By on November 3, 2015   /   28 Comments


What you may go through to finally sit down with a person for a support appointment can feel like a sea battle of volleying shots sometimes—making calls, leaving messages, missing returned calls, texting, rescheduling, etc. You can expend so much time and emotion on just getting the appointment that you are totally worn out by the time you actually meet! And if you are anything like me, you begin to rationalize, “there has to be a better way!”

Unfortunately, this line of thinking can lead to taking shortcuts that won’t help you get to full support, and might even torpedo your well laid plans altogether!

One of these shortcuts could be misusing social media to raise your support. I have made many mistakes in this area, so let’s all be aware and proceed with caution as we integrate the use of social media into our personal support raising journey. I just want to note that I’ve had some success in using social media to reconnect with people for gaining an appointment, but that’s very different than what I’m discussing here.

Social media is definitely not the secret weapon to get people to join your team. It is rarely the best medium to post financial goals, secure a support appointment, and it certainly is never the place to do an “ask!”

I absolutely believe God can miraculously answer any request we make, even if it’s done in a very inappropriate way. Yet, as well crafted as the following post “taken from real life” is, people very rarely respond positively to social media messages like: “Our goal is to reach 50 percent of our monthly support by December 1st. That means we need 10-15 new financial partners of $75-200 per month in the next 17 days. It’s a big ask, but our God is bigger! Would you consider joining us? We would love to sit down and share our vision and goals with you in person, so contact me as soon as possible so we can line something up!”

Why do I consider this to be an “Oops” post, and why do these sort of posts almost never work? Well, let’s climb aboard the mind of your social media “friends,” who read your post, and see what they may be thinking:

  • It’s not personal. If you had really wanted to meet with me individually, you would have contacted me directly.
  • If it’s everyone’s problem, it’s not my problem.
  • If I don’t respond to your post, I might be offended if you do call me later for a face-to-face appointment. Why? Because essentially I already said “no” when I decided not to “like” or comment on your post.
  • You’re assuming I will read your post and go out of my way to initiate communication or meet with you with the intent of giving you money (even though I haven’t asked God if He wants me to share in your vision).

Can you see why this quick and dirty social media tactic could backfire on you and send your support raising ship down to its watery grave? I know you’re busy, and it takes just a moment to punch this passionate plea out and hit the “POST” button, but sending it could have harmful, long-term repercussions on your team.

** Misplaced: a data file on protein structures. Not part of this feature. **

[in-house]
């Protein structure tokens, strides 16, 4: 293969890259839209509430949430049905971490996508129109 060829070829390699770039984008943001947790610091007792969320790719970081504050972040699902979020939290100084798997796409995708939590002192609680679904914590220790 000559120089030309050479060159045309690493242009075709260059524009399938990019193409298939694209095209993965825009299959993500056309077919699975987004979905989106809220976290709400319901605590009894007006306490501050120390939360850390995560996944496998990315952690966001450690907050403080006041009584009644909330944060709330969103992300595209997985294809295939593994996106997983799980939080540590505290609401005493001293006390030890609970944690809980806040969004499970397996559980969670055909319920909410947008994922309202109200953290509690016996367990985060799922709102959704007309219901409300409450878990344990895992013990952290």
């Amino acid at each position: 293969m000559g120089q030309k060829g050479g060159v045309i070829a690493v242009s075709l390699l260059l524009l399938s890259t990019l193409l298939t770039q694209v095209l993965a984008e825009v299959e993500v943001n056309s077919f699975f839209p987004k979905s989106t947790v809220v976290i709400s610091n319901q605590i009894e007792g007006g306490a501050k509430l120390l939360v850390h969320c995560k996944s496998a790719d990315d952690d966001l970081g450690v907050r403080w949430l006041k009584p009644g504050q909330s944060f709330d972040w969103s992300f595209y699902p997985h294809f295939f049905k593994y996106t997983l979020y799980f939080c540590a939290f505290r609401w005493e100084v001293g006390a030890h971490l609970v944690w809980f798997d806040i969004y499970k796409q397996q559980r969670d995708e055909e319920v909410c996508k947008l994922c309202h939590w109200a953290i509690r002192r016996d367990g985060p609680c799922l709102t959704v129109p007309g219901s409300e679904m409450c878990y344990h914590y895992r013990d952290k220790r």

So take a deep breath, avoid firing away on social media, and reconsider what your needs and goals are. Pray about it and write them down. Share them with God, your spouse, your supervisor, and support raising coach. Then exercise self control and don’t broadcast those goals via social media, fantasizing you’ll be overwhelmed with responses!

From my experience, this leads to very little fruit. Yes, you may get a few replies, but what about the dozens…or even hundreds…who saw the post and did not respond. What if they now may have the perception that you are a beggar who doesn’t really care about them (or your vision!) enough to contact them personally and directly?

Yes, I may utilize social media to specifically contact someone, or to reconnect with an old friend, and certainly to track along with their lives and family. And I do occasionally post general information, non-financial prayer requests and praises, and pictures about our family and ministry so others can follow us. But, when it comes to asking others to consider joining our vision and support team, I have a conviction that it needs to be direct and personal. “Face-to-face” asks, full of vision and passion, will almost always float your support boat in a way that’s far more effective than any social media shortcut.

What do you think?

  • Are there other reasons why social media support raising doesn’t work very well?
  • Can you think of an example where certain unique social media postings can help your support raising efforts?
  • Have you seen someone who used their social media account to post something that may have damaged their support team, or would probably be looked upon unfavorably by their supporters?
  • Starting this week, what can you do differently to start using social media in a wise and self-controlled way?

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